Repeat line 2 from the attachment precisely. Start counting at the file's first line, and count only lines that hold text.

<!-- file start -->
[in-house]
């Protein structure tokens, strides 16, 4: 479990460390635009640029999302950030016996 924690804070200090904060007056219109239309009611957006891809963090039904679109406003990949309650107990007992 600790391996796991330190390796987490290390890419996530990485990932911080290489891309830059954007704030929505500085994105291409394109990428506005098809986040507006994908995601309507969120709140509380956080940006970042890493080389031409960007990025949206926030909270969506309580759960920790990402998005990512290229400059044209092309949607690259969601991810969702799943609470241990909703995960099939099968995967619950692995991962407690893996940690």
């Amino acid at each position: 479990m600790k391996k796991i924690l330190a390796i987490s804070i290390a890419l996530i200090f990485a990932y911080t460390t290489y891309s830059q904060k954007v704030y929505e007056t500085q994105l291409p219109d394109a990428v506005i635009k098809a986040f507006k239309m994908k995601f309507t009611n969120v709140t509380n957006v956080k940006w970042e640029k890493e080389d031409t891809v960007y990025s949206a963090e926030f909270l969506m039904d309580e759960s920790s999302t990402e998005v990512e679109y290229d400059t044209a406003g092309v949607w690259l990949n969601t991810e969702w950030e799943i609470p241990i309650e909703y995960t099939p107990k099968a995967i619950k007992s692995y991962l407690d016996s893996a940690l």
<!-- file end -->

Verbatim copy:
């Protein structure tokens, strides 16, 4: 479990460390635009640029999302950030016996 924690804070200090904060007056219109239309009611957006891809963090039904679109406003990949309650107990007992 600790391996796991330190390796987490290390890419996530990485990932911080290489891309830059954007704030929505500085994105291409394109990428506005098809986040507006994908995601309507969120709140509380956080940006970042890493080389031409960007990025949206926030909270969506309580759960920790990402998005990512290229400059044209092309949607690259969601991810969702799943609470241990909703995960099939099968995967619950692995991962407690893996940690």